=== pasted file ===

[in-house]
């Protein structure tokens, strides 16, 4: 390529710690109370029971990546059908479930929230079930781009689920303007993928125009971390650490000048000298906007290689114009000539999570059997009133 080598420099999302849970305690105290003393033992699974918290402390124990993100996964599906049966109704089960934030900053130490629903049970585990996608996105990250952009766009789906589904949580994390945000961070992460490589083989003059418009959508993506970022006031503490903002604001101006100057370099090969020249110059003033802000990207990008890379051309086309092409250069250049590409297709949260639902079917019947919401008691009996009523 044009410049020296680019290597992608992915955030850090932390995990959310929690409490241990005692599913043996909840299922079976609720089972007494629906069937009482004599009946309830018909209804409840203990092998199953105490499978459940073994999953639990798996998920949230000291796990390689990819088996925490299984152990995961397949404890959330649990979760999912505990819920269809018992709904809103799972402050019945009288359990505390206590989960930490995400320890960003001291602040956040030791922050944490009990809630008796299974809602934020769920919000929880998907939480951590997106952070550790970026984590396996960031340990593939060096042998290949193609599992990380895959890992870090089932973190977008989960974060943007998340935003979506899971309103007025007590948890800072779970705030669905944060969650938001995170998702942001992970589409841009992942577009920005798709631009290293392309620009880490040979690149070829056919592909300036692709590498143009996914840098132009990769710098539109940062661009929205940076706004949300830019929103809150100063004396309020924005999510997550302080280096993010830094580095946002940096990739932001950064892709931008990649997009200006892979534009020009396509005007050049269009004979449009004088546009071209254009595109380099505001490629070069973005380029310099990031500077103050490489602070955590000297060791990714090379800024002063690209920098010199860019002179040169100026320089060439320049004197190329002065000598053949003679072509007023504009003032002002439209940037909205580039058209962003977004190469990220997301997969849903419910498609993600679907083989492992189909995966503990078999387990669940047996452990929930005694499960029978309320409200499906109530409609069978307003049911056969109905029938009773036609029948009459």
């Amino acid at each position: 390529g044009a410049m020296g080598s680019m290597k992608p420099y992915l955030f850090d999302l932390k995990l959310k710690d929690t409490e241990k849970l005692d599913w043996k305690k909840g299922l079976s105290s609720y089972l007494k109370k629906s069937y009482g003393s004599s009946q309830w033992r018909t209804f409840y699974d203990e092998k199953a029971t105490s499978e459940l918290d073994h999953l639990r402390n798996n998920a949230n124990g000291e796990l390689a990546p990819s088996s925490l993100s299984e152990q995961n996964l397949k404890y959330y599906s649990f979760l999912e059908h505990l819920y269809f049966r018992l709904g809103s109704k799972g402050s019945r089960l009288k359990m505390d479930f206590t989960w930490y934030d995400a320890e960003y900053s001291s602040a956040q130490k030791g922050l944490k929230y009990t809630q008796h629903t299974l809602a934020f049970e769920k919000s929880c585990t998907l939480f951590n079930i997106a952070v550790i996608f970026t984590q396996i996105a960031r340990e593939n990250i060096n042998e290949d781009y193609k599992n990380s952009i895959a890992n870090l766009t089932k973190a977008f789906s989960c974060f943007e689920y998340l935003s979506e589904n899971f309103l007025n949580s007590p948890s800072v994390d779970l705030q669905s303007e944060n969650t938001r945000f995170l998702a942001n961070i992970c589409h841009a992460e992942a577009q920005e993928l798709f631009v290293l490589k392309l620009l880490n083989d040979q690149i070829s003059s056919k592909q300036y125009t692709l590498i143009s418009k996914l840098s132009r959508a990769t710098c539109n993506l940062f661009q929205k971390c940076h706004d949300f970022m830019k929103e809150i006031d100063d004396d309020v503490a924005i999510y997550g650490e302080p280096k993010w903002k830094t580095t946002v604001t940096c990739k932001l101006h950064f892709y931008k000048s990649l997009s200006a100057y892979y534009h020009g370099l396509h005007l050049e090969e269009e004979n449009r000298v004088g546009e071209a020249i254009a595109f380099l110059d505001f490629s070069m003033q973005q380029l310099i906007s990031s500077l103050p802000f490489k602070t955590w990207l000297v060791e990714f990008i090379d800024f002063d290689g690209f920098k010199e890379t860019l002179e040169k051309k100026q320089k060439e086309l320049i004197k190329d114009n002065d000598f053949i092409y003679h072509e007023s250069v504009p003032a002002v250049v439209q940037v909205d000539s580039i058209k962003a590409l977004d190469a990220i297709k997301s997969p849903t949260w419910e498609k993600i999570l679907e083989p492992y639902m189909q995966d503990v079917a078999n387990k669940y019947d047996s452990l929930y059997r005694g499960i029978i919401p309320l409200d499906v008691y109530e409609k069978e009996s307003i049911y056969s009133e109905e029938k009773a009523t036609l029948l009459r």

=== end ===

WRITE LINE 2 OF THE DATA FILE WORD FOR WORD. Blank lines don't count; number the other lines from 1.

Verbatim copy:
């Protein structure tokens, strides 16, 4: 390529710690109370029971990546059908479930929230079930781009689920303007993928125009971390650490000048000298906007290689114009000539999570059997009133 080598420099999302849970305690105290003393033992699974918290402390124990993100996964599906049966109704089960934030900053130490629903049970585990996608996105990250952009766009789906589904949580994390945000961070992460490589083989003059418009959508993506970022006031503490903002604001101006100057370099090969020249110059003033802000990207990008890379051309086309092409250069250049590409297709949260639902079917019947919401008691009996009523 044009410049020296680019290597992608992915955030850090932390995990959310929690409490241990005692599913043996909840299922079976609720089972007494629906069937009482004599009946309830018909209804409840203990092998199953105490499978459940073994999953639990798996998920949230000291796990390689990819088996925490299984152990995961397949404890959330649990979760999912505990819920269809018992709904809103799972402050019945009288359990505390206590989960930490995400320890960003001291602040956040030791922050944490009990809630008796299974809602934020769920919000929880998907939480951590997106952070550790970026984590396996960031340990593939060096042998290949193609599992990380895959890992870090089932973190977008989960974060943007998340935003979506899971309103007025007590948890800072779970705030669905944060969650938001995170998702942001992970589409841009992942577009920005798709631009290293392309620009880490040979690149070829056919592909300036692709590498143009996914840098132009990769710098539109940062661009929205940076706004949300830019929103809150100063004396309020924005999510997550302080280096993010830094580095946002940096990739932001950064892709931008990649997009200006892979534009020009396509005007050049269009004979449009004088546009071209254009595109380099505001490629070069973005380029310099990031500077103050490489602070955590000297060791990714090379800024002063690209920098010199860019002179040169100026320089060439320049004197190329002065000598053949003679072509007023504009003032002002439209940037909205580039058209962003977004190469990220997301997969849903419910498609993600679907083989492992189909995966503990078999387990669940047996452990929930005694499960029978309320409200499906109530409609069978307003049911056969109905029938009773036609029948009459």